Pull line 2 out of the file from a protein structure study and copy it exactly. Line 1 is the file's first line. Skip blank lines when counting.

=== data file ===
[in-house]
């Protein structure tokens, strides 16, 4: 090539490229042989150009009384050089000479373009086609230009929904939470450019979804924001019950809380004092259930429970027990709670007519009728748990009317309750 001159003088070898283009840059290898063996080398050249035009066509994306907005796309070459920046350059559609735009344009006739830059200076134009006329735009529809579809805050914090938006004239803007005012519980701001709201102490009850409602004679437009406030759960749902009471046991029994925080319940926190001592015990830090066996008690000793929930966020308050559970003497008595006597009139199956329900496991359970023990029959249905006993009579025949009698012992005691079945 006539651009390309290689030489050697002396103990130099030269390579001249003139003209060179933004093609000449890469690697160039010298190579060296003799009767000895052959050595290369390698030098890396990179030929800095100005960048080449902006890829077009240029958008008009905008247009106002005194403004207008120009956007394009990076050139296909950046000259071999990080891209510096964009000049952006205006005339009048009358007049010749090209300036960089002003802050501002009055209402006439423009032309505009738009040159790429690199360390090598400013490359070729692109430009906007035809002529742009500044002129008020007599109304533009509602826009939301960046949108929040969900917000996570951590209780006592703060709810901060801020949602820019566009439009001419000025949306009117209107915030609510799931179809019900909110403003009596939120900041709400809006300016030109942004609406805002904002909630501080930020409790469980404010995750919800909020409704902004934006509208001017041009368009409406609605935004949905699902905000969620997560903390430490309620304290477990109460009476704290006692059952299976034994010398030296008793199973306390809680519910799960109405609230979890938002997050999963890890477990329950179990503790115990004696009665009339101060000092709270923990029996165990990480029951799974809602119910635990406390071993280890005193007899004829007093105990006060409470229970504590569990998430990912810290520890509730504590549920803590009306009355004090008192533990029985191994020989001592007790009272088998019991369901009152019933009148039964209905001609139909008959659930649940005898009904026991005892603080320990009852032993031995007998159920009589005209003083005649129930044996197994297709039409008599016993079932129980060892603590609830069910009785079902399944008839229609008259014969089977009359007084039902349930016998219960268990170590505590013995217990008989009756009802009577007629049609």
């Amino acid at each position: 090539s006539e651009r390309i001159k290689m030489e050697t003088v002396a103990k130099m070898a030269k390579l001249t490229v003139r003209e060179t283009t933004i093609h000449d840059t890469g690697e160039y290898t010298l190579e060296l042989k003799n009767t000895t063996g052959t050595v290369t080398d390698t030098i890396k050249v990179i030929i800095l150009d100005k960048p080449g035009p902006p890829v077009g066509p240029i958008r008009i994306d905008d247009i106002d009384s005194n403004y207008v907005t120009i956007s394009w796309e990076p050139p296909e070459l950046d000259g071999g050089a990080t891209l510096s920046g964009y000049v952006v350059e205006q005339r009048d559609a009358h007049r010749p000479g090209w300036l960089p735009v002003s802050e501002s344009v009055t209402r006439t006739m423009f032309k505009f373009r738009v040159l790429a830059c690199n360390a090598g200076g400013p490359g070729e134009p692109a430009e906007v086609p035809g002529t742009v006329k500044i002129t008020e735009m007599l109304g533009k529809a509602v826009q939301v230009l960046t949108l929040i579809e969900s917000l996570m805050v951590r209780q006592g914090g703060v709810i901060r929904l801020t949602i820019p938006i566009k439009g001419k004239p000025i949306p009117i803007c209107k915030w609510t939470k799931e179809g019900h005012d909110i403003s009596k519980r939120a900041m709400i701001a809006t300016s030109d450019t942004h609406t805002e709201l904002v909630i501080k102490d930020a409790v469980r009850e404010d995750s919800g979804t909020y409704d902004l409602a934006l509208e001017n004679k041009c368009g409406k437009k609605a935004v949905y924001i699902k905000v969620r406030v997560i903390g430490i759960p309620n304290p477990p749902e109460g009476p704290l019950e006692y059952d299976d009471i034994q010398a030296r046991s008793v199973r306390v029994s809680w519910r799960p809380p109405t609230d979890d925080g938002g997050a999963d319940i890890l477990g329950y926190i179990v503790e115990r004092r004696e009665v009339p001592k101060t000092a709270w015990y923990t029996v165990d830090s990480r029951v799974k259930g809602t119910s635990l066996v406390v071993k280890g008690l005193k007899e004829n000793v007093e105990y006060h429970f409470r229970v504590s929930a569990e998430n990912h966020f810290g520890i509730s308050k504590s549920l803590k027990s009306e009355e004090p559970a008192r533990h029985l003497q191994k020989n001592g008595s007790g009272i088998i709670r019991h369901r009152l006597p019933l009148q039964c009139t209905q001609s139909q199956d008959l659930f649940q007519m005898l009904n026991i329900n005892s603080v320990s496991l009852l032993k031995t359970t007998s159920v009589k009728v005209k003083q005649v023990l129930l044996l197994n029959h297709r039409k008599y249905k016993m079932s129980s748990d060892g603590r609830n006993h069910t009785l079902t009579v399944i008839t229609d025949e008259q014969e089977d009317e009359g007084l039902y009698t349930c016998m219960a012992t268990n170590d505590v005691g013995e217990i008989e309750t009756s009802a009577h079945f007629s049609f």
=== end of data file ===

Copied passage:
């Protein structure tokens, strides 16, 4: 090539490229042989150009009384050089000479373009086609230009929904939470450019979804924001019950809380004092259930429970027990709670007519009728748990009317309750 001159003088070898283009840059290898063996080398050249035009066509994306907005796309070459920046350059559609735009344009006739830059200076134009006329735009529809579809805050914090938006004239803007005012519980701001709201102490009850409602004679437009406030759960749902009471046991029994925080319940926190001592015990830090066996008690000793929930966020308050559970003497008595006597009139199956329900496991359970023990029959249905006993009579025949009698012992005691079945 006539651009390309290689030489050697002396103990130099030269390579001249003139003209060179933004093609000449890469690697160039010298190579060296003799009767000895052959050595290369390698030098890396990179030929800095100005960048080449902006890829077009240029958008008009905008247009106002005194403004207008120009956007394009990076050139296909950046000259071999990080891209510096964009000049952006205006005339009048009358007049010749090209300036960089002003802050501002009055209402006439423009032309505009738009040159790429690199360390090598400013490359070729692109430009906007035809002529742009500044002129008020007599109304533009509602826009939301960046949108929040969900917000996570951590209780006592703060709810901060801020949602820019566009439009001419000025949306009117209107915030609510799931179809019900909110403003009596939120900041709400809006300016030109942004609406805002904002909630501080930020409790469980404010995750919800909020409704902004934006509208001017041009368009409406609605935004949905699902905000969620997560903390430490309620304290477990109460009476704290006692059952299976034994010398030296008793199973306390809680519910799960109405609230979890938002997050999963890890477990329950179990503790115990004696009665009339101060000092709270923990029996165990990480029951799974809602119910635990406390071993280890005193007899004829007093105990006060409470229970504590569990998430990912810290520890509730504590549920803590009306009355004090008192533990029985191994020989001592007790009272088998019991369901009152019933009148039964209905001609139909008959659930649940005898009904026991005892603080320990009852032993031995007998159920009589005209003083005649129930044996197994297709039409008599016993079932129980060892603590609830069910009785079902399944008839229609008259014969089977009359007084039902349930016998219960268990170590505590013995217990008989009756009802009577007629049609």